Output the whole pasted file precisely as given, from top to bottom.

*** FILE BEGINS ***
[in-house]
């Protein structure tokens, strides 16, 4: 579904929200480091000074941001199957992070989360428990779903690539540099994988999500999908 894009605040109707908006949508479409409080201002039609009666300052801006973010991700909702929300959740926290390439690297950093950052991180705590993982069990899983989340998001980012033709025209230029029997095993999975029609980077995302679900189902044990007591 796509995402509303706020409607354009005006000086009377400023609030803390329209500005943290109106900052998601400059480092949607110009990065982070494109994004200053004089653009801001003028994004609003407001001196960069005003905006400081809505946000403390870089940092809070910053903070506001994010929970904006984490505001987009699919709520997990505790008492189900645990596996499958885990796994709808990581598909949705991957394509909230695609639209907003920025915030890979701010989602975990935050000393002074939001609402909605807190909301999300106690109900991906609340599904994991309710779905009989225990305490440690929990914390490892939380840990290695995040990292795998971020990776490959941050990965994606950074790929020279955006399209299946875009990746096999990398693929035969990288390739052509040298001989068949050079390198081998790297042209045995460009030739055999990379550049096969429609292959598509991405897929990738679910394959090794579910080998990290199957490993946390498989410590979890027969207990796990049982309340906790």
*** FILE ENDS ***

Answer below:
[in-house]
């Protein structure tokens, strides 16, 4: 579904929200480091000074941001199957992070989360428990779903690539540099994988999500999908 894009605040109707908006949508479409409080201002039609009666300052801006973010991700909702929300959740926290390439690297950093950052991180705590993982069990899983989340998001980012033709025209230029029997095993999975029609980077995302679900189902044990007591 796509995402509303706020409607354009005006000086009377400023609030803390329209500005943290109106900052998601400059480092949607110009990065982070494109994004200053004089653009801001003028994004609003407001001196960069005003905006400081809505946000403390870089940092809070910053903070506001994010929970904006984490505001987009699919709520997990505790008492189900645990596996499958885990796994709808990581598909949705991957394509909230695609639209907003920025915030890979701010989602975990935050000393002074939001609402909605807190909301999300106690109900991906609340599904994991309710779905009989225990305490440690929990914390490892939380840990290695995040990292795998971020990776490959941050990965994606950074790929020279955006399209299946875009990746096999990398693929035969990288390739052509040298001989068949050079390198081998790297042209045995460009030739055999990379550049096969429609292959598509991405897929990738679910394959090794579910080998990290199957490993946390498989410590979890027969207990796990049982309340906790």